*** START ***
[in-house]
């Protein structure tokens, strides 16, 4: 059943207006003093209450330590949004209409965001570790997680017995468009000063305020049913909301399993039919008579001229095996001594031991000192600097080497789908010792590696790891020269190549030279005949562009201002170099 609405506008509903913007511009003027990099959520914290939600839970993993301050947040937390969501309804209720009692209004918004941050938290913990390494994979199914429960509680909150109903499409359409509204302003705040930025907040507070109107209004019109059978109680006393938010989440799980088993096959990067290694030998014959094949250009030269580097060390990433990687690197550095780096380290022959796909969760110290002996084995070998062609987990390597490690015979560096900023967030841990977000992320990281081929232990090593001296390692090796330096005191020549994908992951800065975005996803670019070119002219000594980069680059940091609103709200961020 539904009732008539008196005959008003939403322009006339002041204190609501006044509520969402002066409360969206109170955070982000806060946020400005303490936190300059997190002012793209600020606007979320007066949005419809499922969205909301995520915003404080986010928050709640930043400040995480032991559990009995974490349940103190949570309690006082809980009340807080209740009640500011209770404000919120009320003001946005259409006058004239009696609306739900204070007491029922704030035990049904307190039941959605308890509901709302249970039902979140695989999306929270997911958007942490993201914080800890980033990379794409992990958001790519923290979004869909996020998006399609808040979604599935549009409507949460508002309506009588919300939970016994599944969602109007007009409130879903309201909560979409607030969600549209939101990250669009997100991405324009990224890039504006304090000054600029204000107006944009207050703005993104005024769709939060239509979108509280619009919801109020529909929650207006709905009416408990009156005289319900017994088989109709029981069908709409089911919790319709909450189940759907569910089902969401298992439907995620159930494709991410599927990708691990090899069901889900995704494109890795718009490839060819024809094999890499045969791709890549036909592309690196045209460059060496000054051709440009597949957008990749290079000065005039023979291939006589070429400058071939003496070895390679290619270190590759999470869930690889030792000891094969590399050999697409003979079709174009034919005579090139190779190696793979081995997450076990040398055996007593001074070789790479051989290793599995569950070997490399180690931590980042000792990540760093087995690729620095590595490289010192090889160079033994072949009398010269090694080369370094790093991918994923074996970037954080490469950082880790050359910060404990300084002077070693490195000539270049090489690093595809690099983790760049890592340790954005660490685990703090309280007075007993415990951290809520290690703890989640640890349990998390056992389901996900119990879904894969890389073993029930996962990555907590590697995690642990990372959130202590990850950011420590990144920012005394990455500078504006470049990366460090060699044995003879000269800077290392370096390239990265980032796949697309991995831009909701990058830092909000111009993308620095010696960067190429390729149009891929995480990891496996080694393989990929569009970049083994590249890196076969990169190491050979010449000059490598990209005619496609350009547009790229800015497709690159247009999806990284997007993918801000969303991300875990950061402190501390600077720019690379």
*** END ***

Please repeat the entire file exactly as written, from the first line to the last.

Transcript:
[in-house]
């Protein structure tokens, strides 16, 4: 059943207006003093209450330590949004209409965001570790997680017995468009000063305020049913909301399993039919008579001229095996001594031991000192600097080497789908010792590696790891020269190549030279005949562009201002170099 609405506008509903913007511009003027990099959520914290939600839970993993301050947040937390969501309804209720009692209004918004941050938290913990390494994979199914429960509680909150109903499409359409509204302003705040930025907040507070109107209004019109059978109680006393938010989440799980088993096959990067290694030998014959094949250009030269580097060390990433990687690197550095780096380290022959796909969760110290002996084995070998062609987990390597490690015979560096900023967030841990977000992320990281081929232990090593001296390692090796330096005191020549994908992951800065975005996803670019070119002219000594980069680059940091609103709200961020 539904009732008539008196005959008003939403322009006339002041204190609501006044509520969402002066409360969206109170955070982000806060946020400005303490936190300059997190002012793209600020606007979320007066949005419809499922969205909301995520915003404080986010928050709640930043400040995480032991559990009995974490349940103190949570309690006082809980009340807080209740009640500011209770404000919120009320003001946005259409006058004239009696609306739900204070007491029922704030035990049904307190039941959605308890509901709302249970039902979140695989999306929270997911958007942490993201914080800890980033990379794409992990958001790519923290979004869909996020998006399609808040979604599935549009409507949460508002309506009588919300939970016994599944969602109007007009409130879903309201909560979409607030969600549209939101990250669009997100991405324009990224890039504006304090000054600029204000107006944009207050703005993104005024769709939060239509979108509280619009919801109020529909929650207006709905009416408990009156005289319900017994088989109709029981069908709409089911919790319709909450189940759907569910089902969401298992439907995620159930494709991410599927990708691990090899069901889900995704494109890795718009490839060819024809094999890499045969791709890549036909592309690196045209460059060496000054051709440009597949957008990749290079000065005039023979291939006589070429400058071939003496070895390679290619270190590759999470869930690889030792000891094969590399050999697409003979079709174009034919005579090139190779190696793979081995997450076990040398055996007593001074070789790479051989290793599995569950070997490399180690931590980042000792990540760093087995690729620095590595490289010192090889160079033994072949009398010269090694080369370094790093991918994923074996970037954080490469950082880790050359910060404990300084002077070693490195000539270049090489690093595809690099983790760049890592340790954005660490685990703090309280007075007993415990951290809520290690703890989640640890349990998390056992389901996900119990879904894969890389073993029930996962990555907590590697995690642990990372959130202590990850950011420590990144920012005394990455500078504006470049990366460090060699044995003879000269800077290392370096390239990265980032796949697309991995831009909701990058830092909000111009993308620095010696960067190429390729149009891929995480990891496996080694393989990929569009970049083994590249890196076969990169190491050979010449000059490598990209005619496609350009547009790229800015497709690159247009999806990284997007993918801000969303991300875990950061402190501390600077720019690379």